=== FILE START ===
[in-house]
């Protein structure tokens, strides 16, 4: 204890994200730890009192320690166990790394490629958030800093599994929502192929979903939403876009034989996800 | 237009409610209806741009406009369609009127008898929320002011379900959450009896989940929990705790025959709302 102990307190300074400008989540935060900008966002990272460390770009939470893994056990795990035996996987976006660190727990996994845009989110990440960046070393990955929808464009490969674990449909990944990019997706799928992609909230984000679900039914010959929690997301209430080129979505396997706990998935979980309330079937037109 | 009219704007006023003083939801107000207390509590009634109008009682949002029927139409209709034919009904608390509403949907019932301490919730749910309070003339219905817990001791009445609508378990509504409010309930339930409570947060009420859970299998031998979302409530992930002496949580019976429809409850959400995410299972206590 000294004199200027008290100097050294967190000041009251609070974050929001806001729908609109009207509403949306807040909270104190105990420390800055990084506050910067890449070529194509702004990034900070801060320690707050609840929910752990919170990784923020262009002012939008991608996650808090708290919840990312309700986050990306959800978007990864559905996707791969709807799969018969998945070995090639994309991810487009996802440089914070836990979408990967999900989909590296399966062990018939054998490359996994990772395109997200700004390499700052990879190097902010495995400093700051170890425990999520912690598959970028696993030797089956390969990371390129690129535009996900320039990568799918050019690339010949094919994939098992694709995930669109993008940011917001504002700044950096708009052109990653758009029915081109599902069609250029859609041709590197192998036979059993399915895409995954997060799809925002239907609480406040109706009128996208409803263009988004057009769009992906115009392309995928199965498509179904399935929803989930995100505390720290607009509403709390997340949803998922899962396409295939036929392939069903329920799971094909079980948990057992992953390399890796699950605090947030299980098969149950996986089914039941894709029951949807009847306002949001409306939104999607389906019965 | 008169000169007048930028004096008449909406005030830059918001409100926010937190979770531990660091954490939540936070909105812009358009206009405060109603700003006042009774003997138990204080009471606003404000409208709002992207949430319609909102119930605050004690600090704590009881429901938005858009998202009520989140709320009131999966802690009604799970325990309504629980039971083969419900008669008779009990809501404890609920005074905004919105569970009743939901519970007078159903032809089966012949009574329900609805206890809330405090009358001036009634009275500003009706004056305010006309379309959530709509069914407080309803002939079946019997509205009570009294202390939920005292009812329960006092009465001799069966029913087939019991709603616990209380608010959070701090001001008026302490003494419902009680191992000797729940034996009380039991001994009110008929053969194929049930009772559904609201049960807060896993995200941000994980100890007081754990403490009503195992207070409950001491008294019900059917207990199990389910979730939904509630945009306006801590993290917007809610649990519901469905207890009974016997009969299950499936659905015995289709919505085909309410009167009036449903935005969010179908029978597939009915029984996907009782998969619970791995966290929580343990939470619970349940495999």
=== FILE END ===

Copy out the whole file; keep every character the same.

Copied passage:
[in-house]
């Protein structure tokens, strides 16, 4: 204890994200730890009192320690166990790394490629958030800093599994929502192929979903939403876009034989996800 | 237009409610209806741009406009369609009127008898929320002011379900959450009896989940929990705790025959709302 102990307190300074400008989540935060900008966002990272460390770009939470893994056990795990035996996987976006660190727990996994845009989110990440960046070393990955929808464009490969674990449909990944990019997706799928992609909230984000679900039914010959929690997301209430080129979505396997706990998935979980309330079937037109 | 009219704007006023003083939801107000207390509590009634109008009682949002029927139409209709034919009904608390509403949907019932301490919730749910309070003339219905817990001791009445609508378990509504409010309930339930409570947060009420859970299998031998979302409530992930002496949580019976429809409850959400995410299972206590 000294004199200027008290100097050294967190000041009251609070974050929001806001729908609109009207509403949306807040909270104190105990420390800055990084506050910067890449070529194509702004990034900070801060320690707050609840929910752990919170990784923020262009002012939008991608996650808090708290919840990312309700986050990306959800978007990864559905996707791969709807799969018969998945070995090639994309991810487009996802440089914070836990979408990967999900989909590296399966062990018939054998490359996994990772395109997200700004390499700052990879190097902010495995400093700051170890425990999520912690598959970028696993030797089956390969990371390129690129535009996900320039990568799918050019690339010949094919994939098992694709995930669109993008940011917001504002700044950096708009052109990653758009029915081109599902069609250029859609041709590197192998036979059993399915895409995954997060799809925002239907609480406040109706009128996208409803263009988004057009769009992906115009392309995928199965498509179904399935929803989930995100505390720290607009509403709390997340949803998922899962396409295939036929392939069903329920799971094909079980948990057992992953390399890796699950605090947030299980098969149950996986089914039941894709029951949807009847306002949001409306939104999607389906019965 | 008169000169007048930028004096008449909406005030830059918001409100926010937190979770531990660091954490939540936070909105812009358009206009405060109603700003006042009774003997138990204080009471606003404000409208709002992207949430319609909102119930605050004690600090704590009881429901938005858009998202009520989140709320009131999966802690009604799970325990309504629980039971083969419900008669008779009990809501404890609920005074905004919105569970009743939901519970007078159903032809089966012949009574329900609805206890809330405090009358001036009634009275500003009706004056305010006309379309959530709509069914407080309803002939079946019997509205009570009294202390939920005292009812329960006092009465001799069966029913087939019991709603616990209380608010959070701090001001008026302490003494419902009680191992000797729940034996009380039991001994009110008929053969194929049930009772559904609201049960807060896993995200941000994980100890007081754990403490009503195992207070409950001491008294019900059917207990199990389910979730939904509630945009306006801590993290917007809610649990519901469905207890009974016997009969299950499936659905015995289709919505085909309410009167009036449903935005969010179908029978597939009915029984996907009782998969619970791995966290929580343990939470619970349940495999």